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Thursday, May 25, 2017

Fuse it, use it!

Posted by Admin on Wednesday, January 13th, 2010

Can you imagine – a nuclear fusion reactor that would cost half as much to run annually as coal- burning fossil plants, because the fuel is accessible and inexpensive, and because safety measures are minimal due to the greatly reduced radioactivity the reactor would produce. It would require just about 200 grams of boron to run a 100-megawatt reactor per day at a cost of only a few dollars.

The reactor would not produce so-called greenhouse gases that contribute to global warming and Energy in the form of electricity and helium gas would be the reactor’s only products. If complications arose during operation, the reactor would quickly shut itself down.

According to researchers from UC Irvine and the University of Florida the developing safe and cost-efficient new sources of energy is imperative, because existing nuclear fission power plants built in the 1950s and ’60s must be closed down within this decade as their operation licenses expire. A license typically is valid from 40 to 50 years; the plants must be closed due to radiation damage, and many components must be buried due to high levels of radioactivity.

The english news service Independent.co.uk in its January 11th, 2010 edition has published an article by Pat Pilcher that states such a reactor has been devised by UCI physics professor Norman Rostoker, UCI research physicist Michl Binderbauer, and University of Florida physics professor Hendrik Monkhorst. The principle of this reactor is based on a collision of beams of boron and hydrogen particles that would be sent into a reactor where magnets would cause the beams to bend, causing the nuclei to collide and fuse. The fusion would create energetic-charged particles that could then be converted directly into electrical power at an efficiency of about 90 %, compared with, at most, 40 percent for a traditional coal-burning power plant or a deuterium-tritium Tokamak fusion reactor – which has been a long-planned project for a $10 billion research facility, but which would not lead to a viable reactor in the opinion of the researchers.

The newly proposed technology is the product of five years of investigation, that have been devoted mainly to reactor design questions, instead of focusing on fusion experiments and theory that eventually might lead to reactors, Rostoker explained, and it could be implemented into a commercial reactor – funded by private investors – within 10 years.

The article in the Independent has cited the NZ Herald as source of this information, where the same article by the same author has been published on the same date. Interestingly, this information has been released on November 20, 1997 (not a typo! – also see Science Blog ) and by now we should all have clean, green, cheap energy! I leave it up to you to draw your conclusions, but I feel it would have made a good topic at the recent CO2penhagen summit for fundraising!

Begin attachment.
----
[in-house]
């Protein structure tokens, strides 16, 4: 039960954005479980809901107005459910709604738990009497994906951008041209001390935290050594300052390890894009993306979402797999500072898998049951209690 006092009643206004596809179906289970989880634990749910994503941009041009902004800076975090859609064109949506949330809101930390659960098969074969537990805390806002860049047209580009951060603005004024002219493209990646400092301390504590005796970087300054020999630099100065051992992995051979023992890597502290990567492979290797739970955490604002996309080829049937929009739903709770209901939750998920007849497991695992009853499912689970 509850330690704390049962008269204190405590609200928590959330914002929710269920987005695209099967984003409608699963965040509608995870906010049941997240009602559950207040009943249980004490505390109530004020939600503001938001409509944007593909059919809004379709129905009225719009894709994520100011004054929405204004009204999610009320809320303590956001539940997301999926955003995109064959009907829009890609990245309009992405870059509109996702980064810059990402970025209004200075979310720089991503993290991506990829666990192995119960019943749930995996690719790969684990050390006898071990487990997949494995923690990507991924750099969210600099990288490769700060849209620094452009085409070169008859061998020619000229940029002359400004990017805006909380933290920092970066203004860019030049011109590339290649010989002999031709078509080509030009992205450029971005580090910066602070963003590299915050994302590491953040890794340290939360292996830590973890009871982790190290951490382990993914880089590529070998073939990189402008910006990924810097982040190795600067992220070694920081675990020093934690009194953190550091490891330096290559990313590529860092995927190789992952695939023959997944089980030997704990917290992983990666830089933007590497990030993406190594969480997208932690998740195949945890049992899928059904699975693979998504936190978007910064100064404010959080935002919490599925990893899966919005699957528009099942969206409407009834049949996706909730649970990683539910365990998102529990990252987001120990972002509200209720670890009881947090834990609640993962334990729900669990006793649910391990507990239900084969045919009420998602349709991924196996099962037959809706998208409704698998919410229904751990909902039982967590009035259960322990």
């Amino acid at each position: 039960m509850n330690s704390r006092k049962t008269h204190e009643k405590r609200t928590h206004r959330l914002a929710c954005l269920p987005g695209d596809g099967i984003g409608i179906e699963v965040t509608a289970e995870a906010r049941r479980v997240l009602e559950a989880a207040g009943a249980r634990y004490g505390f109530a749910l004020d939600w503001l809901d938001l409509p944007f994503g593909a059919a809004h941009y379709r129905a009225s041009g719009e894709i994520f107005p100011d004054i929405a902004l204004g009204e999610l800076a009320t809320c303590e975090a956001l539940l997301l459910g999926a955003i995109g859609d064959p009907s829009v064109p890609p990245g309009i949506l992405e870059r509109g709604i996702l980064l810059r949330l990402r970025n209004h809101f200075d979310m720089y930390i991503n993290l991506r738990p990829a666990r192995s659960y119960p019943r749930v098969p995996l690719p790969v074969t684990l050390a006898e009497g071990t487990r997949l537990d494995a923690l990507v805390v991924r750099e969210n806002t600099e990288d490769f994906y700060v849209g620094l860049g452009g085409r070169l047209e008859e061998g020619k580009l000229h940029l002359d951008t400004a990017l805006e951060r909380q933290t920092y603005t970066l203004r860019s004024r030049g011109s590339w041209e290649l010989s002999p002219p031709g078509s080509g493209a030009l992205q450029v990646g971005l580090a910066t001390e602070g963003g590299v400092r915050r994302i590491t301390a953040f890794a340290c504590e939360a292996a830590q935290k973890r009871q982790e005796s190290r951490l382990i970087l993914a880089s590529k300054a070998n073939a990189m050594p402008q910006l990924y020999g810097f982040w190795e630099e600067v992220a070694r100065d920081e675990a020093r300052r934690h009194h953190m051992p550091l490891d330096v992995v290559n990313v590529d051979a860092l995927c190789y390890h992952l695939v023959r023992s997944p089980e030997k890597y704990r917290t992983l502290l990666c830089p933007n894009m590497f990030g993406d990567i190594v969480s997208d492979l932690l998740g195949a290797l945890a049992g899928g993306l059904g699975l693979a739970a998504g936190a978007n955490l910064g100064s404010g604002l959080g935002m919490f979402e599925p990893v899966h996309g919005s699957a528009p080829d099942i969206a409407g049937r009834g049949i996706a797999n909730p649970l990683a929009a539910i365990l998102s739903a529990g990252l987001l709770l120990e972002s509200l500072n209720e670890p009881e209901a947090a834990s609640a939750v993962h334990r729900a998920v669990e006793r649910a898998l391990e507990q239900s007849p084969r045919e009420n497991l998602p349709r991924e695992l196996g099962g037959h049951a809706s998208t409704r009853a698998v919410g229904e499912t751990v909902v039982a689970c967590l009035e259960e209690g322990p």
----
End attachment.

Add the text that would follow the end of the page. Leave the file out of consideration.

Well, obviously it is something that has not been shelved completely and work in this direction is going on, as we can learn from this youtube video (hope it’s not just tinkering with it to keep the students busy…). So we might hope to see it some day.

The comment on youtube for this video reads as follows:

We are a group of students at UMass Lowell that are building a type of fusion reactor called a Farnsworth Fusor.

Fusion has been conventionally done by heating a gas to such a high temperature that the average particle of gas has enough energy to overcome the coulombic repulsion of another particles nucleus so that it can fuse.

Instead we use 2 concentric spherical grids one of which is at a high negative potential to produce an electric field that accelerates the ionized gas to high enough velocities to fuse. The associated technology and cost of operations is many times less that the big budget fusion projects like ITER, while still producing a continuous nuclear fusion reaction.

The system consists of a vacuum system which evacuates our stainless steel vessel. We then use a variable autotransformer to control an input voltage for our high-voltage transformer. The transformer supplies anywhere from negative 10,000 to 50,000 volts to our central grid.

This video highlights our first plasma achieved. No fusion is actually ocurring in this video as the chamber is filled with air at medium vacuum pressure. To actually produce fusion reactions we will fill the chamber with it’s fuel, deuterium gas.


Deuterium gas? – thought it’s just hydrogen and boron… well anyway, please be careful not blow up the lab!

BTW: There are many different private efforts to make this work, here just an example: http://www.thermonuclearfusionreactor.co.uk/

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